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ABSTRACT: RATIONALEDue to increases in greenhouse gas emissions, it is necessary to explore renewable sources of energy. Interesting alternatives are biofuels derived from microalgae. One challenge is the development of a detailed microalgae database compiling species identifications and characterizations that would facilitate microalgae selection for biomass production. Mass spectrometric (MS) analysis using a matrix-assisted laser desorption/ionization (MALDI) source is an advanced technique that enables advancement in this biological area. In this work a MALDI time-of-flight (TOF)MS method for the rapid identification of proteins in whole cells of selected microalgae species was studied. Furthermore, the efficiency of different matrix and solvent systems was tested. MS analyses were performed using an UltrafleXtreme MALDI-TOF mass spectrometer operating in linear positive ion mode.METHODS Mass spectra were acquired in a mass range from 4000 to 20,000 Da with ions generated from Smartbeam laser irradiation using a frequency of 2000 Hz, a PIE 100 ns and a lens 7 kV. The voltage was 25 kV for the first ion source and 23 kV for the second. Each spectrum was generated by averaging of 10,000 laser shots and the laser irradiance was set at 95–100%.RESULTSSimilar mass spectra were obtained for all matrices (SA, HCCA, DHB and sDHB); however, the use of the sDHB matrix resulted in spectrum profiles with a greater amount number of proteins, a better signal/noise (S/N) ratio and higher intensities for the majority of microalgae analyzed. Trifluoroacetic acid (TFA) content was also studied and the best results in terms of S/N ratio, number of proteins and signal intensities were obtained with 0.1% TFA in the matrix solvent. The addition of isopropanol did not produce improvement in the quality of spectrum profiles.CONCLUSIONS Therefore, the optimal matrix for the analysis of protein from intact microalgae cells is sDHB with TA50 as the matrix solvent and without isopropanol. These conditions allow the acquisition of high quality spectrum profiles. Copyright © 2014 John Wiley & Sons, Ltd.Rapid Communications in Mass Spectrometry 02/2015; 29(3). DOI:10.1002/rcm.7110 · 2.51 Impact Factor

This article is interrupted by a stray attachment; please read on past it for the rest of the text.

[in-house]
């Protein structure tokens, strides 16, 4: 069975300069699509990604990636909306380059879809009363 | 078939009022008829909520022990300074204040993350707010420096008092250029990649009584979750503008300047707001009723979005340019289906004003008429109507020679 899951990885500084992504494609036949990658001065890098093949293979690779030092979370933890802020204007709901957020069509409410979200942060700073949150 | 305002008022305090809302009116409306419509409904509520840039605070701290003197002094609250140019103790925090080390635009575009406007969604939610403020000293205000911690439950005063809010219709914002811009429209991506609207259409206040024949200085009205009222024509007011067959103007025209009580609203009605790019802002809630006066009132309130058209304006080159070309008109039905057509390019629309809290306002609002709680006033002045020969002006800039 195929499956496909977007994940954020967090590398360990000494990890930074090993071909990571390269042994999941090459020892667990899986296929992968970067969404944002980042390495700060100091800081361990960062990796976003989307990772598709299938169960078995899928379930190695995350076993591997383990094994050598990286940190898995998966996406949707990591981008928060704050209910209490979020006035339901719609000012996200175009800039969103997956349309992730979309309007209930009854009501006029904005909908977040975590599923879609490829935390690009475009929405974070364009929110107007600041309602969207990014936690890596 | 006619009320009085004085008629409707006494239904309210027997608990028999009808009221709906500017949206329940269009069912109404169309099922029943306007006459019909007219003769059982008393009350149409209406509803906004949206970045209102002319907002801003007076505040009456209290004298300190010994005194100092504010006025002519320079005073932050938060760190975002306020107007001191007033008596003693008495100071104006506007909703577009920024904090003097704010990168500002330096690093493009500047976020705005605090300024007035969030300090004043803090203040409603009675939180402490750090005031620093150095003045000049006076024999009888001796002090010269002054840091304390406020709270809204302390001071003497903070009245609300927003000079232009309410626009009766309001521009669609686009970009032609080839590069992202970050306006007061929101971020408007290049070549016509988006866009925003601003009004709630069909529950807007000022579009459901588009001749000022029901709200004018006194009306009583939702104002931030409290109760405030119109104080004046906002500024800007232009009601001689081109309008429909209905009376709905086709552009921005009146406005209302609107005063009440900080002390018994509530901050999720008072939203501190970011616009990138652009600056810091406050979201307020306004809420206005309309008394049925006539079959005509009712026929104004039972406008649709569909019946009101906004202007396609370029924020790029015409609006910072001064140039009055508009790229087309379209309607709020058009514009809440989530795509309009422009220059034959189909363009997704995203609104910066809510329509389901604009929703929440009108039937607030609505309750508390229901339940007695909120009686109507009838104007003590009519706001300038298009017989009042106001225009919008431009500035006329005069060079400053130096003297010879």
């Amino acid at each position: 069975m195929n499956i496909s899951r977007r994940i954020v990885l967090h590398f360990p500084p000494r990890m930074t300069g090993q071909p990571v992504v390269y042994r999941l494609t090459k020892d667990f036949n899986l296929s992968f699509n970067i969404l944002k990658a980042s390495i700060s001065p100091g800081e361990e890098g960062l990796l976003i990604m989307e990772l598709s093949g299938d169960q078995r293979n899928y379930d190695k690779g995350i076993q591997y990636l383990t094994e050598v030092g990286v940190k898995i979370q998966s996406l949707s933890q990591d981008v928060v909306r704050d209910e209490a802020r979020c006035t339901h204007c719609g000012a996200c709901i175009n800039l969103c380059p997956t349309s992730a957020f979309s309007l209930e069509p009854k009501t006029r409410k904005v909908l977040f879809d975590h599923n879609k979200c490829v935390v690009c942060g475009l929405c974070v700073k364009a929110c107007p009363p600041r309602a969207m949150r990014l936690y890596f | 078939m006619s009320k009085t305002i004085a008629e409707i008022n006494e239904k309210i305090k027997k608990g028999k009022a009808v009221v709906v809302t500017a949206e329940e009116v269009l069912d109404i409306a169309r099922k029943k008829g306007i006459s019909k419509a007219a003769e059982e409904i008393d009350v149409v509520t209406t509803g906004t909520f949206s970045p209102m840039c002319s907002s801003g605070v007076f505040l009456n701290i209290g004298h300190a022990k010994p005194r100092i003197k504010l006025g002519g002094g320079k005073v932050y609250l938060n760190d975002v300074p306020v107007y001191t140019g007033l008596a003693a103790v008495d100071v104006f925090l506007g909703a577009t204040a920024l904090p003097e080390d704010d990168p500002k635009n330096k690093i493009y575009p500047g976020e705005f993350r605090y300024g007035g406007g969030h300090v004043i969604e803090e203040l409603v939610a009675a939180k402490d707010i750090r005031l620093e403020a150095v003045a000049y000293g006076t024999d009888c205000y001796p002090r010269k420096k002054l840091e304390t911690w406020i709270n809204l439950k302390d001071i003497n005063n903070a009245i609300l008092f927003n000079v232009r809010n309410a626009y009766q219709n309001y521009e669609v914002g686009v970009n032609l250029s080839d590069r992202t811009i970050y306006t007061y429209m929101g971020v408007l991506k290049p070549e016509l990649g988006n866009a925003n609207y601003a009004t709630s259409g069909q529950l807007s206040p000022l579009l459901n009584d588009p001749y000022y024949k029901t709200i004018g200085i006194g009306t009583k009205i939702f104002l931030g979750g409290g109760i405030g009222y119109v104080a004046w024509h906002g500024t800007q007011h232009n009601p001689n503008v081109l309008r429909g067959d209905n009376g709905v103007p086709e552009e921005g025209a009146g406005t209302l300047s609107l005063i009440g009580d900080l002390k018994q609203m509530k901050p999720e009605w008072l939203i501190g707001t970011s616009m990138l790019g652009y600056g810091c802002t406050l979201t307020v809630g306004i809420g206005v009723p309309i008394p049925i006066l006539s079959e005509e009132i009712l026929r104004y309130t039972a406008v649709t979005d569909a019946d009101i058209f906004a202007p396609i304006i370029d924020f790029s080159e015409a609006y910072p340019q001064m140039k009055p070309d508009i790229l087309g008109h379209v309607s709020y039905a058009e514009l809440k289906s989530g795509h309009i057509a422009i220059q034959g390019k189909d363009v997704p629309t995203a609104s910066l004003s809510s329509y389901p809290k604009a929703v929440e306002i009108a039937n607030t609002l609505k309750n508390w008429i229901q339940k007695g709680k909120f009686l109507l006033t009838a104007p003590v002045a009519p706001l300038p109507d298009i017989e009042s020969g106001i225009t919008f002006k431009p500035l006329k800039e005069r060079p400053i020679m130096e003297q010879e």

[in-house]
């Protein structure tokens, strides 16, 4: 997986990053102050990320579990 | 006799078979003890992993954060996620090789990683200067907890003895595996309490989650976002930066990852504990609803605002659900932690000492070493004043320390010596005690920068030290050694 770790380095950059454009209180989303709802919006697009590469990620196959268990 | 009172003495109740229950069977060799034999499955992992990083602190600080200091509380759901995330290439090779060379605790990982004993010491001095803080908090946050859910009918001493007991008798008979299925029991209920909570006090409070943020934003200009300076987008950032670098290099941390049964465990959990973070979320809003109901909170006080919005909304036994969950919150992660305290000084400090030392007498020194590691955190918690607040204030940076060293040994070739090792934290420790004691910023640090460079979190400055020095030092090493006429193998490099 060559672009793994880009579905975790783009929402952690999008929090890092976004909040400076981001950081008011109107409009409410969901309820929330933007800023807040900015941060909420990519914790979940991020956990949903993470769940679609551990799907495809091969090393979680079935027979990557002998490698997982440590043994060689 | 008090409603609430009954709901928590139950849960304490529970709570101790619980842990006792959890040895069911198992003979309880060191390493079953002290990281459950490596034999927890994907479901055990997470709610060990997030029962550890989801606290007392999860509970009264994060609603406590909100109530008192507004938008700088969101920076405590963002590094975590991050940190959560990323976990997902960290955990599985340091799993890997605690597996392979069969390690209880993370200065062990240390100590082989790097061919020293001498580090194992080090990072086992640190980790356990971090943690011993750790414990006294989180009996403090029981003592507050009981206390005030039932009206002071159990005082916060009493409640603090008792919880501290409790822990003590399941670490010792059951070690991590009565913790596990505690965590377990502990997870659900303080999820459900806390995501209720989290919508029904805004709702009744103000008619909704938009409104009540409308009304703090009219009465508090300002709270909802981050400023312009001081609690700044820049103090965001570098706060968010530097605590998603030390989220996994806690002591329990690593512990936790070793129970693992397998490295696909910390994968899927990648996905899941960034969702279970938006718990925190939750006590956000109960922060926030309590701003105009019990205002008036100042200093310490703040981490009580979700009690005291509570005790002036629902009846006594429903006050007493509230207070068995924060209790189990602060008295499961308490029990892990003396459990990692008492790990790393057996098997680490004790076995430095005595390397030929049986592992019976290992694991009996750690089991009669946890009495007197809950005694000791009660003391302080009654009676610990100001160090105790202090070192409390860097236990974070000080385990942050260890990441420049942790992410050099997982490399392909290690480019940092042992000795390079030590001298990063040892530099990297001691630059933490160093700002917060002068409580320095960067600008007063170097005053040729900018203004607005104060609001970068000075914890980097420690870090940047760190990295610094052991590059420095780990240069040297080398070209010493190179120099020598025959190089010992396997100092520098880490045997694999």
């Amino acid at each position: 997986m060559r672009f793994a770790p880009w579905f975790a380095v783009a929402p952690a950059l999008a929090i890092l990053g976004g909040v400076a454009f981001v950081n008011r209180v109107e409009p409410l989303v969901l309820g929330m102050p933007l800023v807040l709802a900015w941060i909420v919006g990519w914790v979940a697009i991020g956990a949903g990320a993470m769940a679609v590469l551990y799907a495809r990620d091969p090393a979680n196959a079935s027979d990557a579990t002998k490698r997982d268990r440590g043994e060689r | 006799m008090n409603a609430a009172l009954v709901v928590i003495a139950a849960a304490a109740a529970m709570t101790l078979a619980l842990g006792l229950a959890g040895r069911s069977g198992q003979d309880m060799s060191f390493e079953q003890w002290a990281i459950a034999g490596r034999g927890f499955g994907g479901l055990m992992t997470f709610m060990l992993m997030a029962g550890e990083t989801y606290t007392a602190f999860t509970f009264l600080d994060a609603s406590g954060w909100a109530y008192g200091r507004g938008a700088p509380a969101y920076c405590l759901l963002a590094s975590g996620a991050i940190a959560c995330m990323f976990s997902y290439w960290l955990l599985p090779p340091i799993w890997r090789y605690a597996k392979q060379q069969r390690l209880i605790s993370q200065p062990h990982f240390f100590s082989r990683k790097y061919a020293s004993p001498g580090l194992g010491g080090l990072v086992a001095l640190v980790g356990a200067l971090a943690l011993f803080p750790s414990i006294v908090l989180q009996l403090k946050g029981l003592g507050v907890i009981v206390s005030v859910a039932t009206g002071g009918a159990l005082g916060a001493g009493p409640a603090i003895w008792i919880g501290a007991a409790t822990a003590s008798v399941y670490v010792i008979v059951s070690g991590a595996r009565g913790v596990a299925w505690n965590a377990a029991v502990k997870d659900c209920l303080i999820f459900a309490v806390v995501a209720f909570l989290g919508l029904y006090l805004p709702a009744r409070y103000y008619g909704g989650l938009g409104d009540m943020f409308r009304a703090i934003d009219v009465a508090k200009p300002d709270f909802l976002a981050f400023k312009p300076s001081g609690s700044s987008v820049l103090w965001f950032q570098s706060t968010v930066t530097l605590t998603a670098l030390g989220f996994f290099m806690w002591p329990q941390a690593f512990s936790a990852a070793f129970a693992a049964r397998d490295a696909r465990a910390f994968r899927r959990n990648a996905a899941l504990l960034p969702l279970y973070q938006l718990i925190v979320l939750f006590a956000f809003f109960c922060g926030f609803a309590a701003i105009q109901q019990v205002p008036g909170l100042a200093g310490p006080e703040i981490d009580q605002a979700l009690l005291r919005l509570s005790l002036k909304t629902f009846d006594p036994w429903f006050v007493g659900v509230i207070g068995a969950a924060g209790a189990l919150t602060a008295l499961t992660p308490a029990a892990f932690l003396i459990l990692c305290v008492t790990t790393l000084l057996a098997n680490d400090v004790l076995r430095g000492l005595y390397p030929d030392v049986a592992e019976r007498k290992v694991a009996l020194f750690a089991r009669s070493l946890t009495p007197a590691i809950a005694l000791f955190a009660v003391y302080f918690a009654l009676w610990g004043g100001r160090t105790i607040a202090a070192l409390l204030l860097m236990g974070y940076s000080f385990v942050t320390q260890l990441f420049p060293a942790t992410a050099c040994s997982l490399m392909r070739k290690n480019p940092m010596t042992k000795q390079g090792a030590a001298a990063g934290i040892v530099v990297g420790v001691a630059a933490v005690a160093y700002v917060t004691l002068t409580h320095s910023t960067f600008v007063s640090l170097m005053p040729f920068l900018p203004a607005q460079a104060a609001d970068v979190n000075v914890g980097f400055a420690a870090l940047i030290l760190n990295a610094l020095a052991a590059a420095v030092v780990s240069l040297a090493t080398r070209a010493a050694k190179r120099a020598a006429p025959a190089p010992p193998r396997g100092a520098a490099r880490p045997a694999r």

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ABSTRACT: The study aimed to investigate the prevalence and epidemiological characteristics of blaNDM-1 (encoding New Delhi metallo-β-lactamase 1) in Enterobacteriaceae and the Acinetobacter calcoaceticus-Acinetobacter baumannii complex (ABC) in China from July 2011 to June 2012. PCR was used to screen for the presence of blaNDM-1 in all organisms studied. For blaNDM-1-positive strains, 16S rRNA analysis and Analytical Profile Index (API) strips were used to identify the bacterial genus and species. The ABCs were reconfirmed by PCR detection of blaOXA-51-like. Antibiotic susceptibilities of the bacteria were assessed by determining minimum inhibitory concentration (MIC) of them using two-fold agar dilution test, as recommended by the Clinical and Laboratory Standards Institute (CLSI). Molecular typing was performed using pulsed-field gel electrophoresis (PFGE). S1 nuclease-pulsed-field gel electrophoresis (S1-PFGE) and Southern blot hybridization were conducted to ascertain the gene location of blaNDM-1. Conjugation experiments were conducted to determine the transmission of blaNDM-1-positive strains. Among 2,170 Enterobacteriaceae and 600 ABCs, seven Enterobacteriaceae strains and two A. calcoaceticus isolates from five different cities carried the blaNDM-1 gene. The seven Enterobacteriaceae strains comprised four Klebsiella pneumoniae, one Enterobacter cloacae, one Enterobacter aerogen and one Citrobacter freundii. All seven were non-susceptible to imipenem, meropenem or ertapenem. Two A. calcoaceticus species were resistant to imipenem and meropenem. Three K. pneumoniae showed the same PFGE profiles. The blaNDM-1 genes of eight strains were localized on plasmids, while one was chromosomal. Compared with previous reports, the numbers and species containing the blaNDM-1 in Enterobacteriaceae have significantly increased in China. Most of them are able to disseminate the gene, which is cause for concern. Consecutive surveillance should be implemented and should also focus on the dissemination of blaNDM-1 among gram-negative clinical isolates.PLoS ONE 12/2014; 9(12):e113852. DOI:10.1371/journal.pone.0113852 · 3.53 Impact Factor
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ABSTRACT: The emergence and wide distribution of the transferable gene for linezolid resistance, cfr, in staphylococci of human and animal origins is of great concern as it poses a serious threat to the public health. In the present study, we investigated the emergence and presence of the multiresistance gene, cfr, in retail meat sourced from supermarkets and free markets of Guangzhou, China.BMC Microbiology 06/2014; 14(1):151. DOI:10.1186/1471-2180-14-151 · 2.98 Impact FactorThis article is viewable in ResearchGate's enriched formatRG Format enables you to read in context with side-by-side figures, citations, and feedback from experts in your field.